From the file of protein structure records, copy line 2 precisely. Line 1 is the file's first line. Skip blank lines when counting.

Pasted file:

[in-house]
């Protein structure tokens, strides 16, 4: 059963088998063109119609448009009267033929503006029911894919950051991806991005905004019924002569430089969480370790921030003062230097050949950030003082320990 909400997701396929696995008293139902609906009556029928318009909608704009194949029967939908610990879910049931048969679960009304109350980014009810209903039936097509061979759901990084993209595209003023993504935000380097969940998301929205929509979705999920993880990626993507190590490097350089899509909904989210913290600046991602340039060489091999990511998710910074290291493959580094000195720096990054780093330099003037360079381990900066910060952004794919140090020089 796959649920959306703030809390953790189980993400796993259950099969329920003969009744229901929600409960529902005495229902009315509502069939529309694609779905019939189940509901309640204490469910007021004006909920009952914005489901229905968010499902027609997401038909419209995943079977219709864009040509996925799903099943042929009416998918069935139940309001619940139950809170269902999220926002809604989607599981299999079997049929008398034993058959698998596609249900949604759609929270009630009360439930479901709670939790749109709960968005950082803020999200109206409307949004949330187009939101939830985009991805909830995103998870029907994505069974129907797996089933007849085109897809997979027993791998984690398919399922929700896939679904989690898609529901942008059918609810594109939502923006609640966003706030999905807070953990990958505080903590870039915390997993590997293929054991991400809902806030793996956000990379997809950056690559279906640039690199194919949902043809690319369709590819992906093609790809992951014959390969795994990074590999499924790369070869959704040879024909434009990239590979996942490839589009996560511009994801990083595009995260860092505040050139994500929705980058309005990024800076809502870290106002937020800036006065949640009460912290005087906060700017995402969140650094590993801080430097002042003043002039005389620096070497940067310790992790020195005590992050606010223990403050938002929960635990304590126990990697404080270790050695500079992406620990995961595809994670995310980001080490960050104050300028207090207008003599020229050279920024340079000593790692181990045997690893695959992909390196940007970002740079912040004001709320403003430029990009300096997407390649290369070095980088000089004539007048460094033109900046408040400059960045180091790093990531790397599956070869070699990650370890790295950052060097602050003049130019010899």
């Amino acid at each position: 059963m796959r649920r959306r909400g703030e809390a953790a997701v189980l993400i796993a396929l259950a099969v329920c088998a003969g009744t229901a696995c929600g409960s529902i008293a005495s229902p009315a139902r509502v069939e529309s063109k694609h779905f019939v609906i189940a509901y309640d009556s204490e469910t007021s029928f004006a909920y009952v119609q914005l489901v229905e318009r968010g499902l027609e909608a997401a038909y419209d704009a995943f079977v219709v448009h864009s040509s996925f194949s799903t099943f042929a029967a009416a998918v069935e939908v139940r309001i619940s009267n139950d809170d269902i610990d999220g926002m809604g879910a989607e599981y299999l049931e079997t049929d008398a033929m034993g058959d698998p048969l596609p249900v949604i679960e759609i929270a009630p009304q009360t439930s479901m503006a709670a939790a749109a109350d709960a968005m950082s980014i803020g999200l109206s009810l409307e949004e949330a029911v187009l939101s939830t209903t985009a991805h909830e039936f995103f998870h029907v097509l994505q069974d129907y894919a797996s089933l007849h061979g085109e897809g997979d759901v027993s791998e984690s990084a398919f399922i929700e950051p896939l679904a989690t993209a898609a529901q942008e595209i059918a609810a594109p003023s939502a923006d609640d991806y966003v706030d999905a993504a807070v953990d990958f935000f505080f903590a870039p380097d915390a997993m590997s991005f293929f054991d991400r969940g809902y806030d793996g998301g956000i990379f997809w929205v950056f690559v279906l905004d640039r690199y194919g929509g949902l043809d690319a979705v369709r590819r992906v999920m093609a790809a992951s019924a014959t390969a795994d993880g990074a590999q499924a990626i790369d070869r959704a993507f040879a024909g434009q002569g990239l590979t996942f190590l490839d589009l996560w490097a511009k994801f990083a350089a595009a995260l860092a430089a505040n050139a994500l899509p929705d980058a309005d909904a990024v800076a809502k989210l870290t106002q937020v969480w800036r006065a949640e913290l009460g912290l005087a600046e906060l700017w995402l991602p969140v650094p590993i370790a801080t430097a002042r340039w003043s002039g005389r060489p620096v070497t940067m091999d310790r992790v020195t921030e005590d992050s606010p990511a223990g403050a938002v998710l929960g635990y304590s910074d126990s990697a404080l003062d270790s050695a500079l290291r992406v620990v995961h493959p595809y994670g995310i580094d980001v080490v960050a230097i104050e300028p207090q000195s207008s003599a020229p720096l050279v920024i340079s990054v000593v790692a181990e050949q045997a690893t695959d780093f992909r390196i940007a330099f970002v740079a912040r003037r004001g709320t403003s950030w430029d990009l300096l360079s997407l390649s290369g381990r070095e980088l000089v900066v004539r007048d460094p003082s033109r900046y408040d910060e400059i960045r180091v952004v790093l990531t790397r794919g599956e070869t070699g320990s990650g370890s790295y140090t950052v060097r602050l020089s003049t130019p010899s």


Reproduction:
């Protein structure tokens, strides 16, 4: 059963088998063109119609448009009267033929503006029911894919950051991806991005905004019924002569430089969480370790921030003062230097050949950030003082320990 909400997701396929696995008293139902609906009556029928318009909608704009194949029967939908610990879910049931048969679960009304109350980014009810209903039936097509061979759901990084993209595209003023993504935000380097969940998301929205929509979705999920993880990626993507190590490097350089899509909904989210913290600046991602340039060489091999990511998710910074290291493959580094000195720096990054780093330099003037360079381990900066910060952004794919140090020089 796959649920959306703030809390953790189980993400796993259950099969329920003969009744229901929600409960529902005495229902009315509502069939529309694609779905019939189940509901309640204490469910007021004006909920009952914005489901229905968010499902027609997401038909419209995943079977219709864009040509996925799903099943042929009416998918069935139940309001619940139950809170269902999220926002809604989607599981299999079997049929008398034993058959698998596609249900949604759609929270009630009360439930479901709670939790749109709960968005950082803020999200109206409307949004949330187009939101939830985009991805909830995103998870029907994505069974129907797996089933007849085109897809997979027993791998984690398919399922929700896939679904989690898609529901942008059918609810594109939502923006609640966003706030999905807070953990990958505080903590870039915390997993590997293929054991991400809902806030793996956000990379997809950056690559279906640039690199194919949902043809690319369709590819992906093609790809992951014959390969795994990074590999499924790369070869959704040879024909434009990239590979996942490839589009996560511009994801990083595009995260860092505040050139994500929705980058309005990024800076809502870290106002937020800036006065949640009460912290005087906060700017995402969140650094590993801080430097002042003043002039005389620096070497940067310790992790020195005590992050606010223990403050938002929960635990304590126990990697404080270790050695500079992406620990995961595809994670995310980001080490960050104050300028207090207008003599020229050279920024340079000593790692181990045997690893695959992909390196940007970002740079912040004001709320403003430029990009300096997407390649290369070095980088000089004539007048460094033109900046408040400059960045180091790093990531790397599956070869070699990650370890790295950052060097602050003049130019010899």